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Aus Traveller

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  1. NCL would not be wasting their money installing these filters if their target market felt safer and more bookings resulted. It wouldn't matter how effective the filters were in controlling the spread of viruses. BTW, Sam Ting, I would categorize your post as sarcastic. 😁
  2. Air does not pass between staterooms and the hallways. The Japanese Health Ministry report on the Diamond Princess states that they believe the passengers infected with COVID-19 acquired it before the isolation procedures were in place. It is possible in a couple of cases, that crew delivering meals passed the infection and it is known that in at least one case, a health worker was infected by a passenger. I suggest you read the posts from the Chief Engineer 'cheng75' who has explained how the ventilation system works on modern ships. I have been on a cruise ship where there was a lot of smoke from a fire in a cabin near ours and there was no trace of smoke in our cabin. P.S. I now see that 'Cheng75' has posted an answer. I replied before reading to the last post.
  3. I was told by Qantas that they were refunding the whole amount I paid for my flights (B'ne to London and New York to B'ne) and not charging cancellation fees. I did not use points. I booked through Princess EZair so I had to cancel through them. After a long wait on the phone, they said they would refund the whole lot without fees. If it goes as promised 😁 I should get the refund next week. I don't want to be stuck with a credit not knowing if or when I can use it. I was very pleased with the promise of a full refund, but I won't count my chickens until they appear in my bank statement.😁
  4. Strangely, I got a call more than a week ago from my TA to say that the refund for my July cruise is now available. I had only paid the deposit before the sh.. hit the fan about COVID so there wasn't much to be refunded. Today I chased up Princess EZair refund for my international flights. After a run-around and long waits on the phone, I was told the full amount will be refunded immediately. Payment for my hotel in London is supposed to be non-refundable, and I was told a month ago that I would get nothing, but that I should ask again in June. The booking is through QANTAS Hotels. I asked today🙂. I intended to challenge this one through my credit card on the grounds of 'non-supply', but I was told that the whole lot will be refunded within two to three business days. I am really happy about these wins because I don't want credits. We don't know when international travel will be open again, and by the time it does, I might be 'past it'. We have another cruise to get a refund on. It was on 7th April and we have paid the full amount (35 night to Hawaii). Today they said I should phone them again next month. Obviously this one involves more money than the others and we have asked for a refund, not future cruise credit.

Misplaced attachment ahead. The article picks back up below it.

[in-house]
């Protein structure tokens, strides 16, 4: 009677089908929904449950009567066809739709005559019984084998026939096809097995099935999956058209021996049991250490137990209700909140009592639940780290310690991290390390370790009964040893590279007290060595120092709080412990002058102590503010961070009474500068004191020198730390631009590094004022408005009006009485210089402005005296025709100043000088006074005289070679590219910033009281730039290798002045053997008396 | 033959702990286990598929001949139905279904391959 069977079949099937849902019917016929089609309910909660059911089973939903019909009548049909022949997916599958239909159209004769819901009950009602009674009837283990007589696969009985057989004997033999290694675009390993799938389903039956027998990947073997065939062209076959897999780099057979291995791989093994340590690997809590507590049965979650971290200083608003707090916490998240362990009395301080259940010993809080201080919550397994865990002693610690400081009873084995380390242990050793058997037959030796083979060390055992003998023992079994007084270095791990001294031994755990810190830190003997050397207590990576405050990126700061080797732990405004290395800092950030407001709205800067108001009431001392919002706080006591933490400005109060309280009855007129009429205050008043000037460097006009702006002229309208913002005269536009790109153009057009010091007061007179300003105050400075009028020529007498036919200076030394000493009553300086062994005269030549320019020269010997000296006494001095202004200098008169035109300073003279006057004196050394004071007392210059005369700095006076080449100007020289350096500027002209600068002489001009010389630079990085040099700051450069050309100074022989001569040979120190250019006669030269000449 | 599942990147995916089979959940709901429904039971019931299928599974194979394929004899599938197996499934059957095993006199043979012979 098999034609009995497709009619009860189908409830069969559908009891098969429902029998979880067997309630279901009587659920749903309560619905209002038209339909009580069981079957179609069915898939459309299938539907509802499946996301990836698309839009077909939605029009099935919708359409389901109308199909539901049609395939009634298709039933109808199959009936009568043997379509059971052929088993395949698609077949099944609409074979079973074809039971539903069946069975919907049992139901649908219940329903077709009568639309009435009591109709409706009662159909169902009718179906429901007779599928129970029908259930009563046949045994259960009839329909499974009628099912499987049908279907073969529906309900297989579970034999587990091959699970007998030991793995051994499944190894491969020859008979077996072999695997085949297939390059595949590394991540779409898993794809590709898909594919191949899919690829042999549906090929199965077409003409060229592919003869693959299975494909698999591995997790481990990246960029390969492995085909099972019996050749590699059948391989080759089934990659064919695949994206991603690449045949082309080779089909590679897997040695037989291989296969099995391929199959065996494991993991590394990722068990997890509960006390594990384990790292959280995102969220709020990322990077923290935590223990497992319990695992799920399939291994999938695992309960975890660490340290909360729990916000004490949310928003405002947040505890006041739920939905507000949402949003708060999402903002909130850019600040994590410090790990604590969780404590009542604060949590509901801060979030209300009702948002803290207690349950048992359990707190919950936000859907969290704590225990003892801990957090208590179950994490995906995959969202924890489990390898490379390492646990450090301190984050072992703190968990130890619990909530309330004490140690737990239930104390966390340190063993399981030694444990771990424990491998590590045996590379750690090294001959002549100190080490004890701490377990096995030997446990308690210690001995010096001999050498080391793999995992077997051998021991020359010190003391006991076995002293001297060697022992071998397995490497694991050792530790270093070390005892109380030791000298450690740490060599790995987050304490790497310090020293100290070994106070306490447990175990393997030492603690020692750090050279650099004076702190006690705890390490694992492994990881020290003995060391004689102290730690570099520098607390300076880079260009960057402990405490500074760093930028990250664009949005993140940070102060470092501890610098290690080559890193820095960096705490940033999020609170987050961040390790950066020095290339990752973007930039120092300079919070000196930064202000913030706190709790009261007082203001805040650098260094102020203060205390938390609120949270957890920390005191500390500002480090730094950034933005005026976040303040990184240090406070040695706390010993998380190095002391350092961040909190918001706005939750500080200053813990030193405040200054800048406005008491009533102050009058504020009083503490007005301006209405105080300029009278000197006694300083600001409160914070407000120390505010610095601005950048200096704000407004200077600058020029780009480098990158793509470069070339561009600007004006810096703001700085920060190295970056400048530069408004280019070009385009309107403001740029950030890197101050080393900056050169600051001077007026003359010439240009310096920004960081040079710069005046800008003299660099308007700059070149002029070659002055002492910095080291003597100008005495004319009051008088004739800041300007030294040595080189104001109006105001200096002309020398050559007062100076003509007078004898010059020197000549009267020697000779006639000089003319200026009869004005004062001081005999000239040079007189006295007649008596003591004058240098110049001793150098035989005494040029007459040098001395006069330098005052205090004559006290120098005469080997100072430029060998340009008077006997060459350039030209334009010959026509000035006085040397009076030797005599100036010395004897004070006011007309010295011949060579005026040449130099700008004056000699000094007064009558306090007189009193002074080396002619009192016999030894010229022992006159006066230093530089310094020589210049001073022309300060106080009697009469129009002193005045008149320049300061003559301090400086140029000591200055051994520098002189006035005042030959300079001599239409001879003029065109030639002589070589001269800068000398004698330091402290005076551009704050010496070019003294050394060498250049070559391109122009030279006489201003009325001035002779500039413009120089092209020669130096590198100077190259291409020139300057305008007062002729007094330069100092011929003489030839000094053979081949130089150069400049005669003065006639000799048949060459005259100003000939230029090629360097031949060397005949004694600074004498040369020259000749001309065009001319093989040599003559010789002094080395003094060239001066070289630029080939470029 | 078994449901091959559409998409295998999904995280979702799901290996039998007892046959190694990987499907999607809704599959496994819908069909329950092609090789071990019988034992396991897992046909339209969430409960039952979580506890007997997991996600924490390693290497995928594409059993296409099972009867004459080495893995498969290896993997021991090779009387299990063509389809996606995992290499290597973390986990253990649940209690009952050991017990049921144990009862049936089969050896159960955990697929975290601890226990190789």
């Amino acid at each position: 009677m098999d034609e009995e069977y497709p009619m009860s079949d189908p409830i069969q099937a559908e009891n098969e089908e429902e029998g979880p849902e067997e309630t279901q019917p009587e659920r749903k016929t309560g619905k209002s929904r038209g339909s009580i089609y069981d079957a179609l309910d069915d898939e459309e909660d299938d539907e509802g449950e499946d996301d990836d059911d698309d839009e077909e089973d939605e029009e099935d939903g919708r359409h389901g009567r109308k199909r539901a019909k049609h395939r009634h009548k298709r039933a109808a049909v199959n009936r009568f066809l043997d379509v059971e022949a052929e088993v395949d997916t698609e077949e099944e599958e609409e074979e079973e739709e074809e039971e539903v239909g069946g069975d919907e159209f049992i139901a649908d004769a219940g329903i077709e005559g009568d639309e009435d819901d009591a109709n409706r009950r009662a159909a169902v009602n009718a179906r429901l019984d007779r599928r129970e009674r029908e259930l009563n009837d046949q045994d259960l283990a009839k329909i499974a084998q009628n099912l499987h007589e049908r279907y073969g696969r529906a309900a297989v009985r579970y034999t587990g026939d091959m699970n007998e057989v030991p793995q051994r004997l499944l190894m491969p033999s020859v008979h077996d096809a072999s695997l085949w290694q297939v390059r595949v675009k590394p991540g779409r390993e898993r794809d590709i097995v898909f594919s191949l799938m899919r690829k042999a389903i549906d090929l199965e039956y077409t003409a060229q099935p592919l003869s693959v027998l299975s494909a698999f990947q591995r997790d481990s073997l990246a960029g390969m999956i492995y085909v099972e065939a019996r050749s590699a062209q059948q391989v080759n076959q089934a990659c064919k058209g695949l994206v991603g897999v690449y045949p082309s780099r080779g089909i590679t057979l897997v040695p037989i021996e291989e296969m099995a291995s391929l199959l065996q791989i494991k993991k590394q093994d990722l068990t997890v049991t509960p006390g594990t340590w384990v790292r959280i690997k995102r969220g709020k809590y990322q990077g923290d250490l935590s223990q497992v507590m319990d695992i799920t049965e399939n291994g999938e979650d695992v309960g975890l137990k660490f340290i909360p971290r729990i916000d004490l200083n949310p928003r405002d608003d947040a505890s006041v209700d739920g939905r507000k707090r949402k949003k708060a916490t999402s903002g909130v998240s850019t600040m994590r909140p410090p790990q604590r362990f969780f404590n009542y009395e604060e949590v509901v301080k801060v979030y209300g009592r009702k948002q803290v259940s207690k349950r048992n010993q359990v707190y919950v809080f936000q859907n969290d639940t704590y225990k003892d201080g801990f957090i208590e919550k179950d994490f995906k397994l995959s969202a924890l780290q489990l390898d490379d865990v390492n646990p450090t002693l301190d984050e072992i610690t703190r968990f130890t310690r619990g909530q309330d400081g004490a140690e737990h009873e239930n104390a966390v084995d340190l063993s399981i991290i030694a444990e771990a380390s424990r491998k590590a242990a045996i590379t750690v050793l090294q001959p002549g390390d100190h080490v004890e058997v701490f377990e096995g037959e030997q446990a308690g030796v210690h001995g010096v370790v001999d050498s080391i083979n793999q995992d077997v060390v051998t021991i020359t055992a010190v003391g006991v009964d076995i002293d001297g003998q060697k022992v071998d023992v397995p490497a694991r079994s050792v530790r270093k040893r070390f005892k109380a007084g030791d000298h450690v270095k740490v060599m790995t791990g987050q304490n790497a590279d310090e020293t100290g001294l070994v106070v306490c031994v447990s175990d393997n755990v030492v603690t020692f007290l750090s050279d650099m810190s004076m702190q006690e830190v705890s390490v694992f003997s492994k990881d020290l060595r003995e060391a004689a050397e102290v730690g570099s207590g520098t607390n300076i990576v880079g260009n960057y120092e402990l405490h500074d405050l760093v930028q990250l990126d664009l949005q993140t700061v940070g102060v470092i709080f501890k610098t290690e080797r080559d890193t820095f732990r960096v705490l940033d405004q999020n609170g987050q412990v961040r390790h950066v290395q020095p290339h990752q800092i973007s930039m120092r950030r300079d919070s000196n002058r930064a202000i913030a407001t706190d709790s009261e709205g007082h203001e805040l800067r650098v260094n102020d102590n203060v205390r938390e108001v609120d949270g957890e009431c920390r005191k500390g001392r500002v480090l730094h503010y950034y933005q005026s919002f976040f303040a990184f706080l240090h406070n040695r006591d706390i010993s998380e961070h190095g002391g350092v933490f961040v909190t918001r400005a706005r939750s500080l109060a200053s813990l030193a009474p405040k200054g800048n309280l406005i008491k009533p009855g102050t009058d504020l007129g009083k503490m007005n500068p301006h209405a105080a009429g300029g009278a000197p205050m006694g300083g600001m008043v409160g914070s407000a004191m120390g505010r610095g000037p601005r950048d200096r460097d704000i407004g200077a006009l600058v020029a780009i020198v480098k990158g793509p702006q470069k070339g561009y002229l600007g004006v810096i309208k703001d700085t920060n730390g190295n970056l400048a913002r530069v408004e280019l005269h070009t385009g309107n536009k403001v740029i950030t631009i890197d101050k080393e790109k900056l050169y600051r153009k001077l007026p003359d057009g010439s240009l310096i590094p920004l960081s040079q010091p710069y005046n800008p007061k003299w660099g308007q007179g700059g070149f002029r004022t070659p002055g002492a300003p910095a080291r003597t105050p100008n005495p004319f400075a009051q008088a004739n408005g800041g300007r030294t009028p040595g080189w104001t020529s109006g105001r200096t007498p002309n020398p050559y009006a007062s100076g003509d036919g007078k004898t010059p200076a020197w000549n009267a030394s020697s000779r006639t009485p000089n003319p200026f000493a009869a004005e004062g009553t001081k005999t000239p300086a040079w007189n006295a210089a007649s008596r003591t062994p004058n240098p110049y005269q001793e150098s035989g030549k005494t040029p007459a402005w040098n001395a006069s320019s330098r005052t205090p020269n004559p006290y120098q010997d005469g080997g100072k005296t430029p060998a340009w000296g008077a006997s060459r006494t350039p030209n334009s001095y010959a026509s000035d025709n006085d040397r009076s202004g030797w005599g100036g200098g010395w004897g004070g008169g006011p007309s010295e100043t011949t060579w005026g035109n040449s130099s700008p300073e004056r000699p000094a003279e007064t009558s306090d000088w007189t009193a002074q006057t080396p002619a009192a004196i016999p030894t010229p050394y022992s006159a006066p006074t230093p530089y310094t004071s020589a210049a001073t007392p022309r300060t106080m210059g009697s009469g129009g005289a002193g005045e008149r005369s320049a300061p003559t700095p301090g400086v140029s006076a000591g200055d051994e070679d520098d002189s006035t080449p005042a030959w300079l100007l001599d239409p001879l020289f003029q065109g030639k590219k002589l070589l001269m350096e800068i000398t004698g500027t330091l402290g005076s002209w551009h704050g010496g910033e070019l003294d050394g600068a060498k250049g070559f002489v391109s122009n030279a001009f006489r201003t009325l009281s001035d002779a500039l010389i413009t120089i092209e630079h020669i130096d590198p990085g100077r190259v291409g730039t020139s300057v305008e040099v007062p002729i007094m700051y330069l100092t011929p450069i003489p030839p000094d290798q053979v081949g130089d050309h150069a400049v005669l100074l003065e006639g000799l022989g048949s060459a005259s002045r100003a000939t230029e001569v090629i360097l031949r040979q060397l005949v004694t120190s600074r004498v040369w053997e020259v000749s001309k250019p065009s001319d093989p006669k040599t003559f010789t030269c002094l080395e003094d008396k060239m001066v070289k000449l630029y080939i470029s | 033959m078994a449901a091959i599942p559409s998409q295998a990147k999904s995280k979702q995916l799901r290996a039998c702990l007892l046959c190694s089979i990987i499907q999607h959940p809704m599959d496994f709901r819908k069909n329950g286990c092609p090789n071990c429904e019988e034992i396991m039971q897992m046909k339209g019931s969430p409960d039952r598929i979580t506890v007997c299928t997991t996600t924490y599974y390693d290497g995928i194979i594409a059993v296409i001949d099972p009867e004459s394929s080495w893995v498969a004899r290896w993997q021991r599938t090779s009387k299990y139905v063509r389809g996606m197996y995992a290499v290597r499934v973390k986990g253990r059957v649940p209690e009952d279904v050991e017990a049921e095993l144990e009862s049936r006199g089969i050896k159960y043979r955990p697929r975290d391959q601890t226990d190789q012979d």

5. In Southern Australia it will be cold in winter. Depending on where you come from you might think it is very cold. However, Northern Australia is lovely in winter and the water would be warm enough to swim.
  6. He has got his pay rise for deflecting blame from the NSW government in the immediate aftermath of the Ruby fiasco, so maybe that is why he has been quiet in recent weeks.😁
  7. I note that the transplant patient passenger and also the lawyer from Shine Lawyers are claiming that the Ruby Princess should never have sailed. With the benefit of 20/20 hindsight we would probably all agree, but other ships sailed on that day or close to that day, and they had no problem. An example was the Sea Princess that sailed the same day - no COVID. There were also P&O cruises leaving within a couple of days of the Ruby cruise, but P&O have virtually no international passengers. That was the main difference. There would have been around 900 or more passengers on the Ruby from USA, UK and a few other countries.